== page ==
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Shopping Overseas: What It’s Like to Import a Horse

Shopping Overseas: What It’s Like to Import a Horse

If you have even a medium-sized budget for your next horse purchase, importing may be part of the conversation. Even with the added transportation and travel costs, you can get more bang for your U.S. buck when you start shopping outside the border. But as with anything that potentially offers a high reward, there is risk involved.

The best way to mitigate that risk is to choose the right network of contacts to help you shop. Ideally, your U.S.-based contact, probably your trainer, has extensive experience with imports, along with a trustworthy network of horse folks overseas. Without those two pieces in place, the risk of the transaction may outweigh any potential reward.

Shopping in Person

One of the first questions you’ll need to answer is how you’re going to shop. You can pack up and jet off to Europe for a few days to meet and ride your prospects. What better way to spend a long weekend, right?

The benefits are obvious: you get a firsthand sense of the horse’s feel and personality. The drawback, of course, is that your travel expenses reduce your horse-buying budget. And there is the possibility that it will take more than one trip to find your perfect match. Even if you do choose a horse, the transaction could fall apart after you’ve headed home ó the horse might have an unknown issue that shows up in the PPE, for example.

Shopping by Video

Video shopping, on the other hand, seems fairly terrifying if youíre risk-averse. You get to see the horse in action, but even a beautiful round could require a very skilled rider. Plus, the video isnít likely to reveal any bad ground manners or other quirky, negative habits.

This is where your trusted network comes into play. Your contacts, both domestic and abroad, need to know your exact requirements, and you must know that theyíll serve your best interest. If you havenít already, start writing down what you want in a very detailed way ó even if some of your demands seem silly. For example, if you canít stand a dapplegray, put ďno graysĒ on the list. Think through every way you can describe a horse, from age to height to experience, and jot down your needs.

Katie Horstmann at Mechlin Farm Hunter Jumper Facility

The goal of this exercise is not to send your broker on an impossible journey ó itís to make sure you donít forget to communicate something thatís important to you. Then, itís time to trust that your broker and trainer will either find the right horse, or tell you that your wish list is unreasonable.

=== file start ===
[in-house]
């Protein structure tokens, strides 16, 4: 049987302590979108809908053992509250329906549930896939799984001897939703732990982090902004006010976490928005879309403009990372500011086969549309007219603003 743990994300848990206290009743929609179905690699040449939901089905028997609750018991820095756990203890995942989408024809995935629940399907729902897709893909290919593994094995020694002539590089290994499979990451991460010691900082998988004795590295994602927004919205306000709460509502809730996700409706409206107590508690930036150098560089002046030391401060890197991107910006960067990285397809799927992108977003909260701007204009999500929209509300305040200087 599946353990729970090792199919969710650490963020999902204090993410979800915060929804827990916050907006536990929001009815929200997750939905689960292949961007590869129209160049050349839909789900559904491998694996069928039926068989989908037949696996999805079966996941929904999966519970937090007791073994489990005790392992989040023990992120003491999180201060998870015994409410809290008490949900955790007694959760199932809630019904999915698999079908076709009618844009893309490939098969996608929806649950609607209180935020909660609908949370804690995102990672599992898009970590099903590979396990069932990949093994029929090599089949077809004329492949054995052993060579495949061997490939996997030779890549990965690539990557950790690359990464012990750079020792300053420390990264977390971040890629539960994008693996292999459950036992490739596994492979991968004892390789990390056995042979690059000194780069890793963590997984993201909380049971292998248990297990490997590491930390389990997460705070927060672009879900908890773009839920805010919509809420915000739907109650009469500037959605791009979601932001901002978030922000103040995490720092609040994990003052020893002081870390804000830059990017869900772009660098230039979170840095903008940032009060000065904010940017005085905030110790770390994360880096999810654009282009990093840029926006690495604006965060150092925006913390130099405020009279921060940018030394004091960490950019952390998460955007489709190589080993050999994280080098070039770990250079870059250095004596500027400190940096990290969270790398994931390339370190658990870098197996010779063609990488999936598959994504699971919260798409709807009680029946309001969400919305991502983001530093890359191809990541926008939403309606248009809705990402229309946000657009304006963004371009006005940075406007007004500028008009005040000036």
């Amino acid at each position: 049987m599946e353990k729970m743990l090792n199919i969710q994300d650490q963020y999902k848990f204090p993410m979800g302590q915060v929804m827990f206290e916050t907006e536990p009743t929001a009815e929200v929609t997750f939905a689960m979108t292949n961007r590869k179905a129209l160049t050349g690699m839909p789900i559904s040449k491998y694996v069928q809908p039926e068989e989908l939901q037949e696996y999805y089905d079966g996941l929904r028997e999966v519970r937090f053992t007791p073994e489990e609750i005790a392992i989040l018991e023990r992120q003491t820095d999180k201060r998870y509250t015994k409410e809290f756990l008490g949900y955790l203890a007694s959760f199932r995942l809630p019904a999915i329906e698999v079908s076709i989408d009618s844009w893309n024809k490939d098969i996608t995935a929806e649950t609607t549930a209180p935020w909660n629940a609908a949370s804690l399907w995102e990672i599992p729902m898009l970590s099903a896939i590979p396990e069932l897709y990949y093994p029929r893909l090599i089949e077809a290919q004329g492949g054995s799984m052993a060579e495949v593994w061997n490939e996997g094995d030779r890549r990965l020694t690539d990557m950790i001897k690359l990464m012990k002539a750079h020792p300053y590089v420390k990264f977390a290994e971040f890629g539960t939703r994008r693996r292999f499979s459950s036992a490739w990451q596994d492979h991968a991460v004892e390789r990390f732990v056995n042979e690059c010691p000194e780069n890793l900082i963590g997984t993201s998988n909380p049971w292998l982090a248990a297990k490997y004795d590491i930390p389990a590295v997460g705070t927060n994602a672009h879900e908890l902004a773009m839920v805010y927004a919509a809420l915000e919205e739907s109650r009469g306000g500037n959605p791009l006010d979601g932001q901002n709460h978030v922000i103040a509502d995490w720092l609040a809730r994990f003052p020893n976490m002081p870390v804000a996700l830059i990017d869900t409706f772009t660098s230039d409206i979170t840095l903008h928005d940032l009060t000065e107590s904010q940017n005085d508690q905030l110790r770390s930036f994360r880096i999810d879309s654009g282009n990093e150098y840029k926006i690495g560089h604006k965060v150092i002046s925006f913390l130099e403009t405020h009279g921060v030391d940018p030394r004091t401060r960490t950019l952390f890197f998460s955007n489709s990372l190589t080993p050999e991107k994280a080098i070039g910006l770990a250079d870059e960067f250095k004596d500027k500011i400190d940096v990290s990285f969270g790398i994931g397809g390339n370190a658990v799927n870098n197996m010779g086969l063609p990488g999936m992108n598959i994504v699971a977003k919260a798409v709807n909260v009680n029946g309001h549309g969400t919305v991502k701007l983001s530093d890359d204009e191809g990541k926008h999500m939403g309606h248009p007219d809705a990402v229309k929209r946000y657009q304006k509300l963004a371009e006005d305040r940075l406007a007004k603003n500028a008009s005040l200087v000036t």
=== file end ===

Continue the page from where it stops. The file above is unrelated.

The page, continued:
Thatís when things get interesting. Hopefully your phone starts blowing up with videos of your prospects. And the more videos you watch, the better youíll get at having an opinion about each one. You might even go to YouTube and watch videos of random sale horses, just to help clarify what you like and donít like to see.

Budgeting: The Extra Costs of Importing

You likely have a top-end budget in mind, which needs to cover the price of the horse, plus commission, transport and, maybe, quarantine care.

Commission may be added on to the price tag, or it may be included in the price. Ask your trainer for the scoop here. And while youíre at it, request that horses be presented with U.S. dollar pricing so you donít have to worry about the exchange rate.

Transportation may cost $9,000 or more, depending on where the horse is and where it needs to go. A flight from Amsterdam to JFK runs about $7,500, for example. To that, youíll add any transport costs to get the horse to Amsterdam, and from JFK to your barn.

Quarantine costs come into play for mares and stallions only, which are required to stay in quarantine for 14 days or more. An approved quarantine facility cares for your horse during this time, and may even offer training rides. Your trainer likely has a preferred facility and understands the costs involved. As a guideline, plan on $4,000-7,000.

Lastly, importing increases your insurance costs slightly. Youíll want to add extra coverage so your investment is protected overseas and in transit. This shouldnít be more than a few hundred dollars.

Timing: Waiting for Your Horse to Come Home

Once youíve picked out your dream horse, then the waiting begins. Your horse needs to have bloodwork done before being cleared for international travel. Then transport and quarantine and more transport follows. All of that leaves you waiting around for three to six weeks until your new horsey arrives home. But when that wait is over, then the real fun begins.

Mechlin Farm has years of experience importing young, talented horses from Europe. If you have more questions, reach out to us and ask!

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